Consequentially, if you like it – you feel like an imposter; dislike it, you feel like a snob. The Turner Prize creates this dilemma almost every year.

I am a fan of Martin Creed’s Work No. 227: The lights going on and off; the winning entry in 2001. However, there were walk-outs, as well as the usual protest by the Stuckists.

Even then, during what some critics consider to be the Prize’s golden years, Nigel Reynolds of the Telegraph asked whether the Turner’s death knell may be rapidly approaching.

Then as now, how does one write about art? Mostly appraisingly says Jonathan Jones, groaning at the feebleness of contemporary criticism: To consider an artist unworthy is to be denounced as a philistine.

Which is maybe because of the medium within which we see their work, such as the larger public galleries like the Tate(s), Whitechapel, Saatchi and National Portrait gallery and how they mediate, to use and ‘IAE’ term, our opinion.

Even when Adrian Searle, a remarkably artistically literate writer, is critical of an artist in the Turner Prize, he is careful about his words, never really acute in his opinion and far from anything as brutal as what Robert Hughes might have said.

Is it not a valid question to ask whether this has created a recycling paradox? Where no-one is willing to say ‘I don’t understand your message’. It is the emperor’s new clothes.

In 2015, the Turner Prize had for the past five years been selected by a jury, which Artnet critic Martin Gayford pointedly said “…often consisted solely of staff members from various modern art institutions, plus perhaps a freelance curator.”

The institutional groupthink Gayford presents led him to write in 2014 that the shortlist was “the most opaque, and least calculated to grab the attention of the average sentient human being.”

Turner Prize 2016, Tate Britain

Helen Marten, Lunar Nibs

However, back to 2015 and on announcement day, the prize was not won by an artist representative of this trend.

Probably the biggest shock win within the Turner Prize’s history was not because of the work’s grotesqueness or exhibitionism, but its practicality.

Assemble, a design and architectural collective in London started by graduates of architecture, philosophy and politics had renovation the Granby four streets area of Toxteth in Liverpool. Their submission was a gift shop of wares they had created for this project, door handles, fireplaces and rugs.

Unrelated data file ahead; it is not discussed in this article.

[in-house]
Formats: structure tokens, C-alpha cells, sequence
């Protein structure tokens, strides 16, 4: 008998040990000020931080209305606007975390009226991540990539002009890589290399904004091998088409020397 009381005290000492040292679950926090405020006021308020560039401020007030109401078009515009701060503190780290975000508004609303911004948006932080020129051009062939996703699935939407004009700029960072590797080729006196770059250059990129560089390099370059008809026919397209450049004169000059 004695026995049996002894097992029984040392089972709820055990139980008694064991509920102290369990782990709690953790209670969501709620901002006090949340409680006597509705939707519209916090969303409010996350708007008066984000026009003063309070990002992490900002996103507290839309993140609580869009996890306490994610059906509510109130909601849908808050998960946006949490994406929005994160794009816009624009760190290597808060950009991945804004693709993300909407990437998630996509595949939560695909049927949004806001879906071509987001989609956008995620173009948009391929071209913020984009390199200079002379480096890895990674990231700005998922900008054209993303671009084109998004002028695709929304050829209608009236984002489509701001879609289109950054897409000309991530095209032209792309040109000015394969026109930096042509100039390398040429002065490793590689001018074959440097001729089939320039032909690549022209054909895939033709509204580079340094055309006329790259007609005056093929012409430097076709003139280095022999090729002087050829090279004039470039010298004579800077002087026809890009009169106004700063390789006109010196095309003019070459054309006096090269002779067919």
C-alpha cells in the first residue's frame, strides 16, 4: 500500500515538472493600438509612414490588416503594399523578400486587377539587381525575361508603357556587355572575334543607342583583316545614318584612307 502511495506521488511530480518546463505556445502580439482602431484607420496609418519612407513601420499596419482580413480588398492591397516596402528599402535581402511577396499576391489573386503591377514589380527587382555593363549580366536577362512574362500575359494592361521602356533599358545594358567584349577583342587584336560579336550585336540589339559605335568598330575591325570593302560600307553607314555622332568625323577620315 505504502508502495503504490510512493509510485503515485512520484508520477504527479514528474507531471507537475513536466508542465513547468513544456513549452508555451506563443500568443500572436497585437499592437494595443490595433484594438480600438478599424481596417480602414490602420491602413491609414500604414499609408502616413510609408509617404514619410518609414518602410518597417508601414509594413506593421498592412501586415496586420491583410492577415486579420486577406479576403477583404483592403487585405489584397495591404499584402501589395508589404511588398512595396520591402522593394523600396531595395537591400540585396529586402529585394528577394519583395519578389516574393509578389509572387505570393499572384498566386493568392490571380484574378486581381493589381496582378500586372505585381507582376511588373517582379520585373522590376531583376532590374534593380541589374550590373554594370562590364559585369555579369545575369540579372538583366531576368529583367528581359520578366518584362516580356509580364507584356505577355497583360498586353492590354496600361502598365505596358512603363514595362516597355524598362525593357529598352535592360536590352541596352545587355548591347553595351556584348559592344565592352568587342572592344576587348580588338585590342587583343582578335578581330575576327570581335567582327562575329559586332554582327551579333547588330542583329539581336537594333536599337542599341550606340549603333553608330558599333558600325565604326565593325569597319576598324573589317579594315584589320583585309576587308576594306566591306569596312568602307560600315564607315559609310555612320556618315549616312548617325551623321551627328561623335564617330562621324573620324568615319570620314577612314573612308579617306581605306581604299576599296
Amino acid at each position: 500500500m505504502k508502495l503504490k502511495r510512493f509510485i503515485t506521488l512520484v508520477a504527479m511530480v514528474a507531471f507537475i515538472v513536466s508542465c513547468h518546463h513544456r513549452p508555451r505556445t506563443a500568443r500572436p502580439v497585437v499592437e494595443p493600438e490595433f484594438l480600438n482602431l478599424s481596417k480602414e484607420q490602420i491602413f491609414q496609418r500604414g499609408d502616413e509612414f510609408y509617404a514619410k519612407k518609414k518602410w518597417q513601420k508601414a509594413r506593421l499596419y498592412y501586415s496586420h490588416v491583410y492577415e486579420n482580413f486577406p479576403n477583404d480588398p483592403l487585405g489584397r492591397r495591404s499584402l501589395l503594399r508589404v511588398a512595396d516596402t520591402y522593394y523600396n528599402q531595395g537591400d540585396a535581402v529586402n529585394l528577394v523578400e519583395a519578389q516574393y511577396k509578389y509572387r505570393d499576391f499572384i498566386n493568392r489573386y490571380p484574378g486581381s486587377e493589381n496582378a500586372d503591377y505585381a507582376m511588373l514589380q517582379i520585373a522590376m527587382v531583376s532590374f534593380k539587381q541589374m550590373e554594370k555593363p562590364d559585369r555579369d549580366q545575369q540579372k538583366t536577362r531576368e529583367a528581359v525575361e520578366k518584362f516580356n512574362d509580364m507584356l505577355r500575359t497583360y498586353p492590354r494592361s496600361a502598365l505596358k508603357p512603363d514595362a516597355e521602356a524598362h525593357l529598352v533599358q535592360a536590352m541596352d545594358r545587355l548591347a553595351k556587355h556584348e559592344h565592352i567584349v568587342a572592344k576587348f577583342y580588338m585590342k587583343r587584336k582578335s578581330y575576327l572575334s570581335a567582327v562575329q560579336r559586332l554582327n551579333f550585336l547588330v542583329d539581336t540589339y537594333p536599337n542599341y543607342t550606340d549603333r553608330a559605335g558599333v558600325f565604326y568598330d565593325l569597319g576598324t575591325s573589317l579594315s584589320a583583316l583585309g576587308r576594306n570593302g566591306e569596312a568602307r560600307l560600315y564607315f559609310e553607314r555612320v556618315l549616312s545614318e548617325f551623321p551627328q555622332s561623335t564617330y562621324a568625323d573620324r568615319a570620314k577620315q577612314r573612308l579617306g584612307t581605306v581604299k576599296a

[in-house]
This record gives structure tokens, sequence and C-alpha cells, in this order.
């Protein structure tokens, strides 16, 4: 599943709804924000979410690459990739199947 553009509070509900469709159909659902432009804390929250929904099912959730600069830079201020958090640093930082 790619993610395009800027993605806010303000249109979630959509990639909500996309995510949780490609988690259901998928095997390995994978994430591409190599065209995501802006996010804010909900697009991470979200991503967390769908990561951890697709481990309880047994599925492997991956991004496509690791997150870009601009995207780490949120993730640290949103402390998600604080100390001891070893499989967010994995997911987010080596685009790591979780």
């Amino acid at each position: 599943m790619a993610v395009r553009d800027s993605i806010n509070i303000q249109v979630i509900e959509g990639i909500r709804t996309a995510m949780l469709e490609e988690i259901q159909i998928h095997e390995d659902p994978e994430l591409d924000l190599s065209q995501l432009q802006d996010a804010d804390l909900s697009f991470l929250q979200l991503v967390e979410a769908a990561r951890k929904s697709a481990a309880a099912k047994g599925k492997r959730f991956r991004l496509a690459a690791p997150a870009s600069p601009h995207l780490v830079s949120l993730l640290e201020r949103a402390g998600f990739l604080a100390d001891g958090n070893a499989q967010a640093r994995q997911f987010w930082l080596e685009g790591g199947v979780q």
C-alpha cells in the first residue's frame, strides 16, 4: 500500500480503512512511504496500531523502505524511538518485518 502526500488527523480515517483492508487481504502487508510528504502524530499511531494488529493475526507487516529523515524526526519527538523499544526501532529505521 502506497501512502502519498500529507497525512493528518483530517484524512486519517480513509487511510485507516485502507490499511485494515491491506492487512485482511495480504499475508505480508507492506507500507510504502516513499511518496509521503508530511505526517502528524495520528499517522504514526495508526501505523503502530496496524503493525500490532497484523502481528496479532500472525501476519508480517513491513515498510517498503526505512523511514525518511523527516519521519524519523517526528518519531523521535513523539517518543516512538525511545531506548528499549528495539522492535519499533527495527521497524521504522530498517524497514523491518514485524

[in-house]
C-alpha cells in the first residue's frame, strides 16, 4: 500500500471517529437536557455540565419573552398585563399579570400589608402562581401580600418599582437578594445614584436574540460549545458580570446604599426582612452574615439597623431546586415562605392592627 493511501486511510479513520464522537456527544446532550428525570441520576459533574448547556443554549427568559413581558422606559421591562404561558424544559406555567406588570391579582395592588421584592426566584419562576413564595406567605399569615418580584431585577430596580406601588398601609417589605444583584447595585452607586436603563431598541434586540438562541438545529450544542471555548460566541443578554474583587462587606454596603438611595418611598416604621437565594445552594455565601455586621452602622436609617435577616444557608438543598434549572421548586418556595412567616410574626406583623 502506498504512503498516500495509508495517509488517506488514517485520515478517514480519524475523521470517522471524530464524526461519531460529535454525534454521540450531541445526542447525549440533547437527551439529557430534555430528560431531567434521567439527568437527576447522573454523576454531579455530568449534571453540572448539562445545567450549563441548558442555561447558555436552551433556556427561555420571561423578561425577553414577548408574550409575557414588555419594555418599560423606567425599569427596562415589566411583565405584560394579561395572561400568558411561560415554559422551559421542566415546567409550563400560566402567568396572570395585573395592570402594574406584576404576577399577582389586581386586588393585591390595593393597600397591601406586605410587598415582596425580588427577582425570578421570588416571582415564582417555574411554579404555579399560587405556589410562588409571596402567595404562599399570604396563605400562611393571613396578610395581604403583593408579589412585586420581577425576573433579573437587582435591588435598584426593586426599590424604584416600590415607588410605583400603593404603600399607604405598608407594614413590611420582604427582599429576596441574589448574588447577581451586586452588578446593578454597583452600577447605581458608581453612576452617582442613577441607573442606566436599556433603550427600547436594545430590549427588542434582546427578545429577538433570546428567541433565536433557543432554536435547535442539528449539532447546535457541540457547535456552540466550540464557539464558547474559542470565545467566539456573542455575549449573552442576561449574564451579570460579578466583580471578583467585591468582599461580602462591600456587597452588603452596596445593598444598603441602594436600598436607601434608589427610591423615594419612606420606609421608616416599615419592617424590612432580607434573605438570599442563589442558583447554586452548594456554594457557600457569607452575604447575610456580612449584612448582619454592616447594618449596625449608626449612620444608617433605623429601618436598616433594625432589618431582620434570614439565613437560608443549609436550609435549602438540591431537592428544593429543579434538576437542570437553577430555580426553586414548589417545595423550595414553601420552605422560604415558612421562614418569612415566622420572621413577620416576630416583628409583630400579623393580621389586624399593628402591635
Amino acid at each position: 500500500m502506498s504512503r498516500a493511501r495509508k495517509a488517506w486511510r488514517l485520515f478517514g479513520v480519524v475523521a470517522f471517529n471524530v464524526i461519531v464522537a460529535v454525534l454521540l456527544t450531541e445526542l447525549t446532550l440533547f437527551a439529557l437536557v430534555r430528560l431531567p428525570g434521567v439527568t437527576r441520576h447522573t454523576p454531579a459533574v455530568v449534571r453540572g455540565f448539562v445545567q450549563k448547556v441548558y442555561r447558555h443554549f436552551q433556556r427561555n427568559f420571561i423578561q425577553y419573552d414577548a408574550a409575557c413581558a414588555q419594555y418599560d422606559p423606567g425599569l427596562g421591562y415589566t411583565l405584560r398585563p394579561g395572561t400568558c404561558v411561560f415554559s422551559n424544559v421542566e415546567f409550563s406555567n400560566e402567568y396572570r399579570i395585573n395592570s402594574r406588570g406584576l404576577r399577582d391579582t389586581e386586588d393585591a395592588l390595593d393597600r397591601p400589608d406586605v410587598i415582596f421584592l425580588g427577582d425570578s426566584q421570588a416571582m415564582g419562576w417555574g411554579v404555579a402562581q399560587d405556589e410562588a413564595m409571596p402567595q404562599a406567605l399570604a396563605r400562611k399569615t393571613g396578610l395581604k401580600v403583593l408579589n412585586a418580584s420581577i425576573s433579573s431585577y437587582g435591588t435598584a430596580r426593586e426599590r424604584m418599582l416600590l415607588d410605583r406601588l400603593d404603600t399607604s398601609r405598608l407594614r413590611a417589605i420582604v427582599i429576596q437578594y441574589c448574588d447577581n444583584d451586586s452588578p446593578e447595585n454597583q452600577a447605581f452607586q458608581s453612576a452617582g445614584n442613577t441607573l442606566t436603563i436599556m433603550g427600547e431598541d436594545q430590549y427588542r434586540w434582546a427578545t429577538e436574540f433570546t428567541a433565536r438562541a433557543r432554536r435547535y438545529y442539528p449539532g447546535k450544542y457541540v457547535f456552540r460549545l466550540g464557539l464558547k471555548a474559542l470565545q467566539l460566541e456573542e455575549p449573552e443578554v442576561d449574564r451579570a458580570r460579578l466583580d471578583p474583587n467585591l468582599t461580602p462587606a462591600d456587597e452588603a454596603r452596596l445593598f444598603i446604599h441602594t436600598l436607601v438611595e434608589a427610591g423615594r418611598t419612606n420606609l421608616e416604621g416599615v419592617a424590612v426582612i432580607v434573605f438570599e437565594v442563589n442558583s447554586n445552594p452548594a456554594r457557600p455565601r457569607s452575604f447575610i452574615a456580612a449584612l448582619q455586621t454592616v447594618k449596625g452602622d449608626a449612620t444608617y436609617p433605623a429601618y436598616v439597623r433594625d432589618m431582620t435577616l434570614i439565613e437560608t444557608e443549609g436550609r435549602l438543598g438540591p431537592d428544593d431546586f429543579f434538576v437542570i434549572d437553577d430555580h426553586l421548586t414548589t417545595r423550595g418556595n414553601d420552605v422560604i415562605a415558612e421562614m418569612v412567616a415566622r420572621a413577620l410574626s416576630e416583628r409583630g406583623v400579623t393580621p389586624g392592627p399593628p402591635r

There was at least continuity between all three of the other entrants that year and last year’s Marten; made apparent in this description by Martin Gayford, “Janice Kerbel, wrote a piece of music, deliberately not having studied the subject of composition in much depth… [and] performed in an art gallery.

“Bonnie Camplin produced a ‘study room’ which ‘examined the anxieties caused by the categorisation of lived experiences as valid or deviant.’ The fourth, Nicole Wermers, exhibited an installation focusing on ‘the glossy aesthetics and materials of modernist design and high fashion, alluding to themes of lifestyle, class, consumption, and control’.”

[pullquote align=”right”]“Why bring it in as art? I think if you’re just looking for stuff that isn’t pretention that’s going to be useful, why don’t you nominate B&Q? Or Oxfam?”[/pullquote]

“It’s been declared the death of the Turner Prize”, Charlotte Higgins wrote in the Guardian after Assemble’s win; “What’s happened to the Turner Prize?” asked Artnet.

In an interview, Maria Lisogorskaya of Assemble said they never considered themselves artists, “it’s funny, because we are not in control of this perception of us as artists or not. For us it’s not that important: it’s an academic discussion. We are more interested in doing good projects.”

The significance of Assemble’s win last year has a consequence beyond the controversy of Creed, Emin, Ben Okri, Rachel Whiteread and the Chapman brothers.

Why did they win? Maybe the jury wanted to push the boat out, but in doing so, it revealed the limitations of the “amazing open-mindedness” of Modern art, Collings talked of so long ago, in 1999.